Employer-Sponsored Retirement Plans: Types & Benefits
Once you have the basics covered – food, housing, transportation and a few other things, saving for retirement is likely to become a priority. Many governments have retiree income programs, such as Social Security in the US. However, as is discussed in this post, many of those programs do not replace a large portion of pre-retirement income. In addition, a few people – more in Canada than in the US – are fortunate enough to have defined benefit plans. When it provides a defined benefit plan, your employer promises to pay a fixed benefit after your retirement age until you die. Unless you have a very generous defined benefit payment to support you or you plan to cut back significantly on your expenses when you retire, you will need to save money for retirement. An employer-sponsored retirement plan is one way to save tax-efficiently.
Figuring out how much money you need to retire is a very complicated process. Even though I’ve retired, I’ll never be 100% certain I have enough money. I’ll talk about some of the considerations in evaluating how much you need in a future post. For young people, I suggest saving as much as you can towards retirement. If you find yourself with too much retirement savings, you can always stop making contributions at some point in the future.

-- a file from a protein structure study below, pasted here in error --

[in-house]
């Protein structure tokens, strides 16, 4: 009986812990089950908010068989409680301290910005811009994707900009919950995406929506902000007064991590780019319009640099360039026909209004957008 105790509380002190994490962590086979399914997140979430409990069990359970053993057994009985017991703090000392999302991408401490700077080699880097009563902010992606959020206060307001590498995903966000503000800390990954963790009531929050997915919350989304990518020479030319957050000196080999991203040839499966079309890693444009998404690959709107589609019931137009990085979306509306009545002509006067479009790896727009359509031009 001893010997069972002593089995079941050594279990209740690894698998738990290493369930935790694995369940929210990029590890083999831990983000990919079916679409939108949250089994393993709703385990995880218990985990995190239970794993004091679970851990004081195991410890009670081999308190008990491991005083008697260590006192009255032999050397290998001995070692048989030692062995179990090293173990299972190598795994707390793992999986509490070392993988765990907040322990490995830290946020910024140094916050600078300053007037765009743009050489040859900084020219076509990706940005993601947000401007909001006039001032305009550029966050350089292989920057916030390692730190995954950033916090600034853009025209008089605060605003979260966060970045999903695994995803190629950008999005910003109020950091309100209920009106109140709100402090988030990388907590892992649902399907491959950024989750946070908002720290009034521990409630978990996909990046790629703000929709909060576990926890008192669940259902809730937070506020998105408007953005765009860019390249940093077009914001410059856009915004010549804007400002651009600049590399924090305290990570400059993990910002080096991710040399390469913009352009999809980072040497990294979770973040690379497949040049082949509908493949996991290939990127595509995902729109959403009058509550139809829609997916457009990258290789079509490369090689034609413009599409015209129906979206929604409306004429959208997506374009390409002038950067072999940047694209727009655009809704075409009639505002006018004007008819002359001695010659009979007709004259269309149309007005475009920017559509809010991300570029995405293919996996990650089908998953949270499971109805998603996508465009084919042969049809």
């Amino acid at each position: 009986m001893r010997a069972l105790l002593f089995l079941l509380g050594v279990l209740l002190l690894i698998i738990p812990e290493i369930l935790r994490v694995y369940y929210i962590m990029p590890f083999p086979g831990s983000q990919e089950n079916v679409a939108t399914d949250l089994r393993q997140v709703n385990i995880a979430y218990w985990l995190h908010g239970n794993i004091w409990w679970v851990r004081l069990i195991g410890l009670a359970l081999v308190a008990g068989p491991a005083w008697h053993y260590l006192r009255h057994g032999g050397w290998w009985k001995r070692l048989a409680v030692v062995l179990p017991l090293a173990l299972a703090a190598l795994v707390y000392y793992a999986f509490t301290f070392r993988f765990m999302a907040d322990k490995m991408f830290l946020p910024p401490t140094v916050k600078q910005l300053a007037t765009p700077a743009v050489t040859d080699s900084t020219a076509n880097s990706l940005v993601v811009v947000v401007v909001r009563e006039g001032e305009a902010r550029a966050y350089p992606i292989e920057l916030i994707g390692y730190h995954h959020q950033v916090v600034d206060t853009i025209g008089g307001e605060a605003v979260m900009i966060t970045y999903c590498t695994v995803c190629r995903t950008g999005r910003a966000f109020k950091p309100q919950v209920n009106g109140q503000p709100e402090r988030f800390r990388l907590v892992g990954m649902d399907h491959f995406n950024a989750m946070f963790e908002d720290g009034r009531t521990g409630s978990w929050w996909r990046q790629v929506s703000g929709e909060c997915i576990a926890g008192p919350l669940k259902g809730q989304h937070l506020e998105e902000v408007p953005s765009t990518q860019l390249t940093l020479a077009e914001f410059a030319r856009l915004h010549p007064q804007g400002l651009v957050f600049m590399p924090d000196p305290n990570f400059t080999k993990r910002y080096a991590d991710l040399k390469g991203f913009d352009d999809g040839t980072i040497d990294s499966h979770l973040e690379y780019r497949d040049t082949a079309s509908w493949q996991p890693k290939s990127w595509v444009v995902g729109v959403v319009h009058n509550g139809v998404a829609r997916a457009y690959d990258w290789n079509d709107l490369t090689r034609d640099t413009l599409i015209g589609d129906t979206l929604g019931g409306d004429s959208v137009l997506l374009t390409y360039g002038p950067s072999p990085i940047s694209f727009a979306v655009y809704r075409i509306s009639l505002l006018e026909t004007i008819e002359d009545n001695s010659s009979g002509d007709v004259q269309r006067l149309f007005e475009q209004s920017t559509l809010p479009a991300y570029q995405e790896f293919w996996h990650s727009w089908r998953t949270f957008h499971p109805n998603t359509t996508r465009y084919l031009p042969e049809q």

Compounding of investment returns, a topic I covered in this post, is a significant benefit of starting early. Here are a few illustrations to show how making contributions when you are younger can help you when you retire.
In the first illustration, assume that you save $2,000 for 10 years and that it earns a 5% return every year. The graph below shows the amount of money you will have saved at each age through age 65 under three scenarios. The scenarios differ only by the ages at which you make the contributions. The blue line represents how much you will have if you make contributions only from ages 25 through 34. In this scenario, you will have about $114,000 when you reach age 65.